Being proactive and taking precautions now can help minimize risk. Learn some initial steps.

Yesterday, Cloudflare disclosed a fairly serious bug that had been leaking user data since September 2016. While there are no known cases of this data being exploited, people using affected sites should change their usernames and passwords.

Cloudflare is a widely used service provider for performance, security, and scalability services. Most of us encounter multiple sites running Cloudflare each day and never know it because Cloudflare generally supports infrastructure that is not visible to most users on websites.

Not every site that uses Cloudflare is affected, but the sites that were affected were leaking sensitive information -- including authentication information -- for months. Again, there have been no reported cases of this information being exploited, but people are still advised to take precautions.

Affected sites include larger sites such as OKCupid and Uber, but given the widespread use of Cloudflare, it's likely that some edtech providers were affected by this issue as well.

  • This site lets you check individual domains to see if they use Cloudflare.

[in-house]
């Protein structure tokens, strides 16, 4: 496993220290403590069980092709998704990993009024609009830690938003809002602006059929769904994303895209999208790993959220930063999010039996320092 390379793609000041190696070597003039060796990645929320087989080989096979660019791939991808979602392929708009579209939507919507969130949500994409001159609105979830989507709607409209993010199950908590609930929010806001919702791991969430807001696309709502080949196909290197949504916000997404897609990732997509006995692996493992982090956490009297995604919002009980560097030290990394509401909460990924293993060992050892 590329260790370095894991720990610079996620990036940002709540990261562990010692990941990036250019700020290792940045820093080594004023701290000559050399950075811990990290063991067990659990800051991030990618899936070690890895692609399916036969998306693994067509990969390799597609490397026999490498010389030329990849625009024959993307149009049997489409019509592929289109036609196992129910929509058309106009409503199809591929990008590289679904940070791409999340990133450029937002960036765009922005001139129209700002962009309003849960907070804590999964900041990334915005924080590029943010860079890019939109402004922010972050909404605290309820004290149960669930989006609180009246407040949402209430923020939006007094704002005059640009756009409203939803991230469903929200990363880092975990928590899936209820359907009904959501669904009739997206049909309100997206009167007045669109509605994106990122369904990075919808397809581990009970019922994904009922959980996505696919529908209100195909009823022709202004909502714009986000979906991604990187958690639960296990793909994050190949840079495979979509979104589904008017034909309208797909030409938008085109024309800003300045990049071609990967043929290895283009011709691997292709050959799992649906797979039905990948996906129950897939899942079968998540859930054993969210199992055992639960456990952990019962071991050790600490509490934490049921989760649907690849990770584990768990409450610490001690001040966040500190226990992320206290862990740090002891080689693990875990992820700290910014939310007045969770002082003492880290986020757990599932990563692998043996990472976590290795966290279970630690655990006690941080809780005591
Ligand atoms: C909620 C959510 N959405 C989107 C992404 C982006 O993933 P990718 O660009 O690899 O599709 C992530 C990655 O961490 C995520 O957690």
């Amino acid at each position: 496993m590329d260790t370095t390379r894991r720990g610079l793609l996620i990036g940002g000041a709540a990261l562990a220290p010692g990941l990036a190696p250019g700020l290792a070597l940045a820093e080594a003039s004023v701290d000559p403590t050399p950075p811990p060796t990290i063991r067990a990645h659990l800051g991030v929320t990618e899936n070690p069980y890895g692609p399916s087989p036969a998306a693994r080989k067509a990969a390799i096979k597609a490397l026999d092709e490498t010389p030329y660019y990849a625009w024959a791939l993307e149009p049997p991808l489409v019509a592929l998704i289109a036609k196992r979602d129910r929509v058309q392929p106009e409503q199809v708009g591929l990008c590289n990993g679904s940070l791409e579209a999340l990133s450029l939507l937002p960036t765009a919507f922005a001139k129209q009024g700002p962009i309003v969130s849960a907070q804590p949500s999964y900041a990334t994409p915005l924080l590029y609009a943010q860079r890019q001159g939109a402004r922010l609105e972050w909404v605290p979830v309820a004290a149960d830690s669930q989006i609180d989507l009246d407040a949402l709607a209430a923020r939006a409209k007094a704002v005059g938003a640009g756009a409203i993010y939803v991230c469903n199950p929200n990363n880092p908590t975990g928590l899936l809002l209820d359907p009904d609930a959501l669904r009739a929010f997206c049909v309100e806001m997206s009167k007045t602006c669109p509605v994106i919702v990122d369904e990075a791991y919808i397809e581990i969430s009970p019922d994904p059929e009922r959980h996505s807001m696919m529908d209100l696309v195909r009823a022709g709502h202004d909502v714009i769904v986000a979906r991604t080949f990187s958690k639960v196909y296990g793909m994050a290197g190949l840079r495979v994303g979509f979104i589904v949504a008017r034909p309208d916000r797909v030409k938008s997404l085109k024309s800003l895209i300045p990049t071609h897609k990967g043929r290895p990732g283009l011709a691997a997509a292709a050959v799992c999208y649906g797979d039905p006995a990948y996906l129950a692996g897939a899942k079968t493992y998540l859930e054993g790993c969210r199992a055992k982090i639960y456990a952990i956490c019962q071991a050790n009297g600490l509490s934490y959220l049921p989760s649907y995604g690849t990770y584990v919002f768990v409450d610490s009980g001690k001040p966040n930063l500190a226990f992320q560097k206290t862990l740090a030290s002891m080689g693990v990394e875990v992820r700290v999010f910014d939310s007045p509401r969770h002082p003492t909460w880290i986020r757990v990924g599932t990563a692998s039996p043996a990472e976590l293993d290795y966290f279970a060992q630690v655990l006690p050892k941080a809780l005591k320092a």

• This page has a list of all sites affected (it's a pretty long list).
  • This story from Ars Technica gives a good write-up on the issue.
  • This is the breach notification from Cloudflare.
  • For those who want all the gory details, click here for a summary write-up by the person who discovered the bug.

If you have an account at a site that is affected by this issue, change your password. If you use one of the larger sites affected by this issue (such as Uber, Yelp, Medium, OKCupid, and 23andMe), change those passwords immediately. If you have reused a username/password combination on any of these sites, all reused passwords also should be changed (and if you're reusing passwords, stop! Get a password manager!). If you're unsure whether or not a site you use is affected, especially in an educational setting, ask tech support staff in your school or district or contact the vendor directly.

It's worth reemphasizing again that, as of today, there have been no known cases of any information revealed by the Cloudflare bug being misused. However, we strongly recommend caution. The 10 to 15 minutes you will spend updating passwords -- or the 30 minutes you will spend getting started with a password manager -- is a lot less time and hassle than reassembling the pieces of your digital life if one or more of your accounts gets compromised.

Bill F.

Prior to joining Common Sense, Bill started and ran FunnyMonkey, an open source development shop focused on education, open educational resources, and peer based learning. Prior to that, he worked as a classroom teacher for 16 years.